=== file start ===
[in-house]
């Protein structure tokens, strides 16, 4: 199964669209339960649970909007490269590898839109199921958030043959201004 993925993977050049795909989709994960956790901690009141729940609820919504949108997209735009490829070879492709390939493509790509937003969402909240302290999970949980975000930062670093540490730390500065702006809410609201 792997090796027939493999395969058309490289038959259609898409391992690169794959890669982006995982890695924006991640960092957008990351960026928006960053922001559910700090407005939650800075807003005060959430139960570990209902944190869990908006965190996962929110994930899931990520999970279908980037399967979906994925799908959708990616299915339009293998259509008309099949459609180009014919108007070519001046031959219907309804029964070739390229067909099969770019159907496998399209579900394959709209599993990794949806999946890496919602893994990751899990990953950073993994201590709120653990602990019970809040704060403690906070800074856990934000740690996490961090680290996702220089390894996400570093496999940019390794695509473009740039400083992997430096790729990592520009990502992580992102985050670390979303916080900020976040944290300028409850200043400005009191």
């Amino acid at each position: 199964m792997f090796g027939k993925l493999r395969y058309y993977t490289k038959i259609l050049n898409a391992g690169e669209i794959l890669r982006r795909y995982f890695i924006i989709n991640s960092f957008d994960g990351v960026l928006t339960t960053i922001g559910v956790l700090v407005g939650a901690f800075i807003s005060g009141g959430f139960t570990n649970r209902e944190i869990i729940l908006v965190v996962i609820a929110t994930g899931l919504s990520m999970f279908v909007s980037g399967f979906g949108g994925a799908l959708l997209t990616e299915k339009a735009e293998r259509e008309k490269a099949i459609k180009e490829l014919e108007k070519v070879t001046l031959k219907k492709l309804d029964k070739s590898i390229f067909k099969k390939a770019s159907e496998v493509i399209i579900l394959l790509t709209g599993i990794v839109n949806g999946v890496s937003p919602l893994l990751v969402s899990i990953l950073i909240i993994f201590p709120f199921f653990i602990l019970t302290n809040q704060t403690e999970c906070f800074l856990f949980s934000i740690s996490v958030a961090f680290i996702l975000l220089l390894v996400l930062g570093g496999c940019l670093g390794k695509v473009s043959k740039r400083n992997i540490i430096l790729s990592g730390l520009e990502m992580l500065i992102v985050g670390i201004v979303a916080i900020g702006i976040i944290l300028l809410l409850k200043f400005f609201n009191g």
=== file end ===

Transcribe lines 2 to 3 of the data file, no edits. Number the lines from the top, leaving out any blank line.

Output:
């Protein structure tokens, strides 16, 4: 199964669209339960649970909007490269590898839109199921958030043959201004 993925993977050049795909989709994960956790901690009141729940609820919504949108997209735009490829070879492709390939493509790509937003969402909240302290999970949980975000930062670093540490730390500065702006809410609201 792997090796027939493999395969058309490289038959259609898409391992690169794959890669982006995982890695924006991640960092957008990351960026928006960053922001559910700090407005939650800075807003005060959430139960570990209902944190869990908006965190996962929110994930899931990520999970279908980037399967979906994925799908959708990616299915339009293998259509008309099949459609180009014919108007070519001046031959219907309804029964070739390229067909099969770019159907496998399209579900394959709209599993990794949806999946890496919602893994990751899990990953950073993994201590709120653990602990019970809040704060403690906070800074856990934000740690996490961090680290996702220089390894996400570093496999940019390794695509473009740039400083992997430096790729990592520009990502992580992102985050670390979303916080900020976040944290300028409850200043400005009191």
């Amino acid at each position: 199964m792997f090796g027939k993925l493999r395969y058309y993977t490289k038959i259609l050049n898409a391992g690169e669209i794959l890669r982006r795909y995982f890695i924006i989709n991640s960092f957008d994960g990351v960026l928006t339960t960053i922001g559910v956790l700090v407005g939650a901690f800075i807003s005060g009141g959430f139960t570990n649970r209902e944190i869990i729940l908006v965190v996962i609820a929110t994930g899931l919504s990520m999970f279908v909007s980037g399967f979906g949108g994925a799908l959708l997209t990616e299915k339009a735009e293998r259509e008309k490269a099949i459609k180009e490829l014919e108007k070519v070879t001046l031959k219907k492709l309804d029964k070739s590898i390229f067909k099969k390939a770019s159907e496998v493509i399209i579900l394959l790509t709209g599993i990794v839109n949806g999946v890496s937003p919602l893994l990751v969402s899990i990953l950073i909240i993994f201590p709120f199921f653990i602990l019970t302290n809040q704060t403690e999970c906070f800074l856990f949980s934000i740690s996490v958030a961090f680290i996702l975000l220089l390894v996400l930062g570093g496999c940019l670093g390794k695509v473009s043959k740039r400083n992997i540490i430096l790729s990592g730390l520009e990502m992580l500065i992102v985050g670390i201004v979303a916080i900020g702006i976040i944290l300028l809410l409850k200043f400005f609201n009191g």